Alex Binkley on biofuels

Biofuel industry responds to petroleum industry critic

Biofuels produced in Canada are an example of ‘getting it right’

By Alex Binkley
True North Perspective

Image: Cover of Humanity's Saving Grace, a novel by Alex Binkley. Click to purchase at Amazon.caAn attack on biofuels by a former president of Encana, a major Canadian energy company, was a mix of misinformation and outdated science, says Andrea Kent, President of the Renewable Industries Canada.

She was commenting on a column in The Globe and Mail by Gwyn Morgan that called biofuels a blunder and claimed they aren’t greener than fossil fuels and that policies to encourage them affect food supplies and prices. Encana is a petroleum and natural gas producer. The Globe only carried a shortened version of her response.

Morgan’s column “ignores the multitude of university, government, and international studies that prove biofuel production and use emits less carbon than fossil fuels – especially considering deep water and oil sands extraction methods,” Kent said. “Canada’s ethanol and biodiesel mandates remove the carbon equivalent of one million cars every year. Increasing the mandates could double these GHG reductions.”

The World Bank has determined oil prices cause almost two-thirds of food price increases, she said. Record ethanol production is happening while corn supply is high and prices are low. Ethanol also uses starch from field corn not used to feed humans. The remains are used for animal feed and industrial products.”

She said biofuels are a home run for the environment and the rural economy especially canola biodiesel. “Biofuel policies have the potential to bring real benefits to the environment, economy, and to Canadian agricultural producers who grow the feedstocks.”

In the case of biodiesel made from canola and other domestic feedstocks, most of Morgan’s claims “simply do not hold water,” she said. “Certainly there are areas which can be improved, however, compared with other regions of the world, biofuels produced in Canada are an example of ‘getting it right’.”

Emissions from canola biodiesel are more than 90% lower than from petroleum diesel. As well, there is 50% less poisonous carbon monoxide, 95% less unburned hydrocarbons and 30% less smog-producing particulates. 

Another environmental plus is that “Canadian farmers are producing greater yields, with less inputs, on the same number of acres,” she said. “This has positive implications for both environmental stewardship and farm profitability.”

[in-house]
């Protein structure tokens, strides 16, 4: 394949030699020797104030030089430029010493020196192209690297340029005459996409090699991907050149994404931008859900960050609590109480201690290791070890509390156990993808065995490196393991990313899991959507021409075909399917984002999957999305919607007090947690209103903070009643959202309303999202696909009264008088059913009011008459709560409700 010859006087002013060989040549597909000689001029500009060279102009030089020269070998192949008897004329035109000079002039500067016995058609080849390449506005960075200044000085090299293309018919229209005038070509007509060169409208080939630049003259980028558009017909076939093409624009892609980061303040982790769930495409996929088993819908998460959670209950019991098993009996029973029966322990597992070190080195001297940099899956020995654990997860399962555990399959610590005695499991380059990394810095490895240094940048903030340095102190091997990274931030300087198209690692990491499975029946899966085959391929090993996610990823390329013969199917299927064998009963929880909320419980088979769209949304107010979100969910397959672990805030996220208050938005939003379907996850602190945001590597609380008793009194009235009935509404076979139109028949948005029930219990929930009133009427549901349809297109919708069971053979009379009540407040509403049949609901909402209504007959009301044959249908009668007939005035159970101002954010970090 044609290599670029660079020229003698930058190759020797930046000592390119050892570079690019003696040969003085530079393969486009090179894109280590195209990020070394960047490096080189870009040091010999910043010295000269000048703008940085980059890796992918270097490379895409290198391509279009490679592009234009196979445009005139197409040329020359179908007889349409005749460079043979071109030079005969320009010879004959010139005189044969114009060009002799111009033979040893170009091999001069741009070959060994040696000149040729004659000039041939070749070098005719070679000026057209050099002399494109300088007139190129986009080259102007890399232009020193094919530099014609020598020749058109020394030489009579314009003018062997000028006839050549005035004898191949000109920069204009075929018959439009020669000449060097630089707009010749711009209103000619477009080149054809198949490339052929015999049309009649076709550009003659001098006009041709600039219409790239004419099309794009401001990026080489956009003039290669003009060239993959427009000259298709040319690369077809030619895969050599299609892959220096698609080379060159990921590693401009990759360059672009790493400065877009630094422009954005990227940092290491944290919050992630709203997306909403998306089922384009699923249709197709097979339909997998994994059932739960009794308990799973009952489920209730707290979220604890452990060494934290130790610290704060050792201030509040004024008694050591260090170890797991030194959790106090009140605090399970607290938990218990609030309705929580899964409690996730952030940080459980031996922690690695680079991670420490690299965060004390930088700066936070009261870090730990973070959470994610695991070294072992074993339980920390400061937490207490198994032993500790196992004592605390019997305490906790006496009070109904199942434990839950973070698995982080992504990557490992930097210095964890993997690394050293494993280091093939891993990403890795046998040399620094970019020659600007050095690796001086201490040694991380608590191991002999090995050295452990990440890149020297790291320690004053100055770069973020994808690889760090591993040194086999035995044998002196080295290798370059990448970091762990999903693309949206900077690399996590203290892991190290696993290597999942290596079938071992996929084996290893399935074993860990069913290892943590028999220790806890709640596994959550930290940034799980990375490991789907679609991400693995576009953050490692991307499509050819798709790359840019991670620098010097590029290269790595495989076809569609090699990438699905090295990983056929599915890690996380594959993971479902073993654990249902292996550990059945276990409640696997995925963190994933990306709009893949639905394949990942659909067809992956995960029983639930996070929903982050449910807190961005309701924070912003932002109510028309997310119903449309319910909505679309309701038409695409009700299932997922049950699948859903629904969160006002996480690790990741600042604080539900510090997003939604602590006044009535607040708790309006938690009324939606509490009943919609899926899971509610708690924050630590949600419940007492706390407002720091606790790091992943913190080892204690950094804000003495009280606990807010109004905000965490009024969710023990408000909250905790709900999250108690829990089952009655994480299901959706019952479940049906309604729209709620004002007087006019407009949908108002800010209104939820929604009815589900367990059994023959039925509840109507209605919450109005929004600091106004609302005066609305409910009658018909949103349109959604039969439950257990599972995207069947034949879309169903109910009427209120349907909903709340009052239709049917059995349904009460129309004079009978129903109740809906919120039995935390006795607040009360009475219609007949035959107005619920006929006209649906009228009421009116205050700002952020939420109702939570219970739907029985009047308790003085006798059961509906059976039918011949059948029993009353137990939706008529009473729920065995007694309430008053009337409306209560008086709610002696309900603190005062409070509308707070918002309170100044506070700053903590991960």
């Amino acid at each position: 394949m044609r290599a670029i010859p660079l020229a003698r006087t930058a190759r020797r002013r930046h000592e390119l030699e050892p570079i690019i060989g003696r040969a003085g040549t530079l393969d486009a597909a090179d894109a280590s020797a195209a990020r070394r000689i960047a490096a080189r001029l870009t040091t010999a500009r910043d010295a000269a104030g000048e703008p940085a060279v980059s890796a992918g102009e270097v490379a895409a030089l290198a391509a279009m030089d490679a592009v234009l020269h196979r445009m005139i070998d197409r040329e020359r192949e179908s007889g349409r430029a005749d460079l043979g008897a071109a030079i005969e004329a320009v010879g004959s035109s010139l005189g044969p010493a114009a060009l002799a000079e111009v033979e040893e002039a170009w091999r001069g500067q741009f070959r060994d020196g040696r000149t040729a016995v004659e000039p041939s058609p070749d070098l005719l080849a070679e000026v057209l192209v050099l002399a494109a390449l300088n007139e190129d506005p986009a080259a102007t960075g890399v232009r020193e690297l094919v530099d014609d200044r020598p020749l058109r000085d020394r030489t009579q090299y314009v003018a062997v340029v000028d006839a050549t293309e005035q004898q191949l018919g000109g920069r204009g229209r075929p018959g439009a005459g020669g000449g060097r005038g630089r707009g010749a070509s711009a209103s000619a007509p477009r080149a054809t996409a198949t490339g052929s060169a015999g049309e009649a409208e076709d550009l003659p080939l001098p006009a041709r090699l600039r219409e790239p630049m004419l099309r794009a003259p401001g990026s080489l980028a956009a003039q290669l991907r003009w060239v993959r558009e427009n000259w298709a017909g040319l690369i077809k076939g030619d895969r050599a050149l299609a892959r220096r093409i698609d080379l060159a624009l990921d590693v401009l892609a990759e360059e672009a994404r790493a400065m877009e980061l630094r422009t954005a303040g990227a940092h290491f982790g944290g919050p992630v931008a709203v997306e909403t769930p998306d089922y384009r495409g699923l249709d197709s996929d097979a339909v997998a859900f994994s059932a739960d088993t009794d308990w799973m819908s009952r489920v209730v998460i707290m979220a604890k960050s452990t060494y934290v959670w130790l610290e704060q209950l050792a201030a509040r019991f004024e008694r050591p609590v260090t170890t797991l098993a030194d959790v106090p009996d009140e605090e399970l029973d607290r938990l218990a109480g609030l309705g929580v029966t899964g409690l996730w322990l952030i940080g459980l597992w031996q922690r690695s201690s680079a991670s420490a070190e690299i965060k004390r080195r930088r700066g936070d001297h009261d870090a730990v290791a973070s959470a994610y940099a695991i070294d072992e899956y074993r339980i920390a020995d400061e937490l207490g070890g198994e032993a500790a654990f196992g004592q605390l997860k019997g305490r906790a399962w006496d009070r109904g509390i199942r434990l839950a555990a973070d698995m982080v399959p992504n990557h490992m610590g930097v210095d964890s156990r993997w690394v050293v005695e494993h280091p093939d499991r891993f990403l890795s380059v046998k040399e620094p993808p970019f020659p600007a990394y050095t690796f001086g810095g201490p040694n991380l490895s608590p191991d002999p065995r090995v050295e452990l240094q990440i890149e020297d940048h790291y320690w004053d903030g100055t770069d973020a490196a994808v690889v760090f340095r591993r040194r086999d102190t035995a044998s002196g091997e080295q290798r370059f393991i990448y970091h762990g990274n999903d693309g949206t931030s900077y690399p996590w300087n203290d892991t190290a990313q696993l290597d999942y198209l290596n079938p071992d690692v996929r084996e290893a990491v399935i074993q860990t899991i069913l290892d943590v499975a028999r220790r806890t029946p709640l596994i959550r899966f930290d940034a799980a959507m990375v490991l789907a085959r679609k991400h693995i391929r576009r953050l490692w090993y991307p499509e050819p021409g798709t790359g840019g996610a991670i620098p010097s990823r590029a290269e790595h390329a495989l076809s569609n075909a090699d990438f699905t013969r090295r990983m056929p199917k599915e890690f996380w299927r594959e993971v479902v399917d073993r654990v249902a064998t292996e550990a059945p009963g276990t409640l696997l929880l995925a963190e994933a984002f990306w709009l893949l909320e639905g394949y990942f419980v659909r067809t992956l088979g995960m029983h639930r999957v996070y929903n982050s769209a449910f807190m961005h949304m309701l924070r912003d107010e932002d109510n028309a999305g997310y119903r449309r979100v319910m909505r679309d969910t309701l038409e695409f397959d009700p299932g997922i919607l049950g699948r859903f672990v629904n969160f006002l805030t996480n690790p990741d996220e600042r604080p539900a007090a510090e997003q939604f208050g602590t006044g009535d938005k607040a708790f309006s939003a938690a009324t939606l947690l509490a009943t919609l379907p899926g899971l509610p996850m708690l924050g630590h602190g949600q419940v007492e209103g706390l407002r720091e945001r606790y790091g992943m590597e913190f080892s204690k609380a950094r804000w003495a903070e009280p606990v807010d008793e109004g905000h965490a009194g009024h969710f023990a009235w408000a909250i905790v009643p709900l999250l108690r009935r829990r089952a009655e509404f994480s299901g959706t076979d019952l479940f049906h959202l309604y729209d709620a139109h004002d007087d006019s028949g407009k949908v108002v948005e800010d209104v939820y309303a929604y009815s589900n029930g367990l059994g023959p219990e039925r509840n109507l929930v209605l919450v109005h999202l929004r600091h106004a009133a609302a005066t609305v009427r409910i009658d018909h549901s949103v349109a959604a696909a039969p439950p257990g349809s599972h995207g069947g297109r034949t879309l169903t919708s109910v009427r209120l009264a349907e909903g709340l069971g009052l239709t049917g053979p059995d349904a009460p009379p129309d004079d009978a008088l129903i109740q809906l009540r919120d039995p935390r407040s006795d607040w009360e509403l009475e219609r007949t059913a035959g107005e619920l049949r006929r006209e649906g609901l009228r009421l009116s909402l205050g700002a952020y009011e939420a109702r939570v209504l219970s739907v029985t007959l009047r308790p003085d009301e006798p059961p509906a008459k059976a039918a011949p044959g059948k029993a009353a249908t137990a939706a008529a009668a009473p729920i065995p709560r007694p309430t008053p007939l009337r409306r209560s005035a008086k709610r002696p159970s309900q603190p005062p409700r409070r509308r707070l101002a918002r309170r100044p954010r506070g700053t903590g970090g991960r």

Food versus fuel

The food versus fuel debate peaked during the 2008 commodity price bubble and now is largely a moot point, she noted. “More grain is available for food and feed use worldwide today than at any time in history.”

She did agree with Morgan palm oil production for biodiesel ix unsustainable and has caused significant amounts of rainforest deforestation and natural habitat loss.

Canola growers and domestic biofuel producers support increasing the inclusion rates of renewable fuels in diesel fuels from 2% to 5%, implementing a carbon performance requirement of at least 50% GHG reductions requirement compared with fossil diesel and requiring supply chain accountability for biofuels that make sure they are made from truly renewable biomass.

“Effective biofuel policies can create a vibrant and competitive renewable fuels value chain in Canada, with benefits for domestic feedstock producers, processors, and other participants in the industry,” she said. “Biofuels have helped, and will continue to help, Canada achieve it broader environmental, social, and economic goals.”

In Canada, approximately 24% of total GHG emissions come from the transportation sector. It is important that our government takes action to get these emissions under control in a way that benefits our economy as well as our environment, she noted. “The Canadian government is focused on reducing emissions in the transport sector and we support strong renewable fuels policies and programs to ensure that transport emissions are addressed via domestically produced low carbon renewable fuels.” 

Fossil diesel fuel for heavy duty on and off road uses will not be completely displaced in the near future, she said. “Adding biofuels to the fuels we use every day is a way to extend these finite fossil fuel supplies and tackle emissions at the same time.”

Renewable fuels have helped rejuvenate rural economies across the country, she said. Farmers have a new market for their crops, while hundreds of thousands of jobs have been created at ethanol plants and the multitude of businesses that service them. Billions in new economic activity is occurring because of this new industry and as a natural octane enhancer, ethanol reduces the price we pay at the pump because it partially displaces the more expensive and toxic artificial octane enhancers produced by oil refineries

Ethanol production has virtually no effect on the food supply. North America is producing a record 59 billion litres of ethanol this year while corn prices are at rock bottom — near $3.30 per bushel.

“Ethanol plants use field corn, which is also used for animal feed and a variety of industrial products. Ethanol plants only use the starch in the corn.  All of the protein, fiber, vitamins, and minerals in the corn remain available to be used as animal feed. The world is awash in corn, and a quick Google search on worldwide corn supply and demand will show a global surplus at a time when the ethanol industry is grinding a record amount of corn.”

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